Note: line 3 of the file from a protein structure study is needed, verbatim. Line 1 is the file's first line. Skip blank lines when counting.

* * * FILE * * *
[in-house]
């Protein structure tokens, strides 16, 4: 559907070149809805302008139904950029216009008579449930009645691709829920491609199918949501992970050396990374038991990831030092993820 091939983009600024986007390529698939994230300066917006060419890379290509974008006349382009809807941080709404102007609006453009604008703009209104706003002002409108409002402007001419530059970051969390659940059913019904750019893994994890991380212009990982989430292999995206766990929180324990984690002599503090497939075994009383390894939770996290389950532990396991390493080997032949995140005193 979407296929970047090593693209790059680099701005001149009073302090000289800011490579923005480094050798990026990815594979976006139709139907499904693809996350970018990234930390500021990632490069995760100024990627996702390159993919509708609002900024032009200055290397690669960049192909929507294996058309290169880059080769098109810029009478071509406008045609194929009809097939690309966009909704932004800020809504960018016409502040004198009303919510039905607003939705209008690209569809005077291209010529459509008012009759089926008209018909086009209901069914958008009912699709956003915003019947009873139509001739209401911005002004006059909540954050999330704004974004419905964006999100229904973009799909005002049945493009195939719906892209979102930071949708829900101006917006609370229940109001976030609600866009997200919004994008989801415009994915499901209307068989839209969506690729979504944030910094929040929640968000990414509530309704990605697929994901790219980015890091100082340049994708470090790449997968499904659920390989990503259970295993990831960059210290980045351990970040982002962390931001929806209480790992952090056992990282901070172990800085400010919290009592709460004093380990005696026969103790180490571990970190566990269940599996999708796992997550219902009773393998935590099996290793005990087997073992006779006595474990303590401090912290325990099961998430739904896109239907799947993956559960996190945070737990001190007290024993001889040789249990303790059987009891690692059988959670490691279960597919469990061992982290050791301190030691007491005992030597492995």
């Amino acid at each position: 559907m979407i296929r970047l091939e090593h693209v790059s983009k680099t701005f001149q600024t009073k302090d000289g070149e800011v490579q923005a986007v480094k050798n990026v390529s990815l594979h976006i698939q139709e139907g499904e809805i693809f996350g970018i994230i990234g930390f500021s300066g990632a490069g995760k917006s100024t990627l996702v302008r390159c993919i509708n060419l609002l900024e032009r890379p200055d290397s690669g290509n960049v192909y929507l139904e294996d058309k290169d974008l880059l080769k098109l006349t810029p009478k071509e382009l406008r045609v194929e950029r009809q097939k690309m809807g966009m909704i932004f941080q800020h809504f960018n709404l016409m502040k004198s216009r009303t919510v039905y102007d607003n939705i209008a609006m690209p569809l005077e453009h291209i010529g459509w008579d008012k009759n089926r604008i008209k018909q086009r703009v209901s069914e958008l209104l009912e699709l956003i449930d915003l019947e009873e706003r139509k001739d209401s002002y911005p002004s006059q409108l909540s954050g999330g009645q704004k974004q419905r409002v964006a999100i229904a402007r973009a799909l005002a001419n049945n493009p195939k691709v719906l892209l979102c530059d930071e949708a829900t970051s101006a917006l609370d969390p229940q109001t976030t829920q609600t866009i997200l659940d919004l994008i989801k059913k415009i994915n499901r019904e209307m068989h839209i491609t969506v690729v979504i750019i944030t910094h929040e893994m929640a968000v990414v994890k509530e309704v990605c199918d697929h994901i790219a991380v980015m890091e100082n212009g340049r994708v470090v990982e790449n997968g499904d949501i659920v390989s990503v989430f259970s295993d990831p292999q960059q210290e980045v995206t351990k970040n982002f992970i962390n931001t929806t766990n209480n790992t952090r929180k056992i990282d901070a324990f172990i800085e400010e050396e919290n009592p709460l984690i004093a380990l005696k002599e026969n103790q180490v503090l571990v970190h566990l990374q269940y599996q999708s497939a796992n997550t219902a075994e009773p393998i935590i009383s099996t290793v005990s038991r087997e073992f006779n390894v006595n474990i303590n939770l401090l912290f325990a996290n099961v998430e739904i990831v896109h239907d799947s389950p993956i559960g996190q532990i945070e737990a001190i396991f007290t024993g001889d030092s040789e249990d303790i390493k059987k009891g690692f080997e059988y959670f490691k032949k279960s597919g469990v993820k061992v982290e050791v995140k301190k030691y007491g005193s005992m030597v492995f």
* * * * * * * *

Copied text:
């Amino acid at each position: 559907m979407i296929r970047l091939e090593h693209v790059s983009k680099t701005f001149q600024t009073k302090d000289g070149e800011v490579q923005a986007v480094k050798n990026v390529s990815l594979h976006i698939q139709e139907g499904e809805i693809f996350g970018i994230i990234g930390f500021s300066g990632a490069g995760k917006s100024t990627l996702v302008r390159c993919i509708n060419l609002l900024e032009r890379p200055d290397s690669g290509n960049v192909y929507l139904e294996d058309k290169d974008l880059l080769k098109l006349t810029p009478k071509e382009l406008r045609v194929e950029r009809q097939k690309m809807g966009m909704i932004f941080q800020h809504f960018n709404l016409m502040k004198s216009r009303t919510v039905y102007d607003n939705i209008a609006m690209p569809l005077e453009h291209i010529g459509w008579d008012k009759n089926r604008i008209k018909q086009r703009v209901s069914e958008l209104l009912e699709l956003i449930d915003l019947e009873e706003r139509k001739d209401s002002y911005p002004s006059q409108l909540s954050g999330g009645q704004k974004q419905r409002v964006a999100i229904a402007r973009a799909l005002a001419n049945n493009p195939k691709v719906l892209l979102c530059d930071e949708a829900t970051s101006a917006l609370d969390p229940q109001t976030t829920q609600t866009i997200l659940d919004l994008i989801k059913k415009i994915n499901r019904e209307m068989h839209i491609t969506v690729v979504i750019i944030t910094h929040e893994m929640a968000v990414v994890k509530e309704v990605c199918d697929h994901i790219a991380v980015m890091e100082n212009g340049r994708v470090v990982e790449n997968g499904d949501i659920v390989s990503v989430f259970s295993d990831p292999q960059q210290e980045v995206t351990k970040n982002f992970i962390n931001t929806t766990n209480n790992t952090r929180k056992i990282d901070a324990f172990i800085e400010e050396e919290n009592p709460l984690i004093a380990l005696k002599e026969n103790q180490v503090l571990v970190h566990l990374q269940y599996q999708s497939a796992n997550t219902a075994e009773p393998i935590i009383s099996t290793v005990s038991r087997e073992f006779n390894v006595n474990i303590n939770l401090l912290f325990a996290n099961v998430e739904i990831v896109h239907d799947s389950p993956i559960g996190q532990i945070e737990a001190i396991f007290t024993g001889d030092s040789e249990d303790i390493k059987k009891g690692f080997e059988y959670f490691k032949k279960s597919g469990v993820k061992v982290e050791v995140k301190k030691y007491g005193s005992m030597v492995f």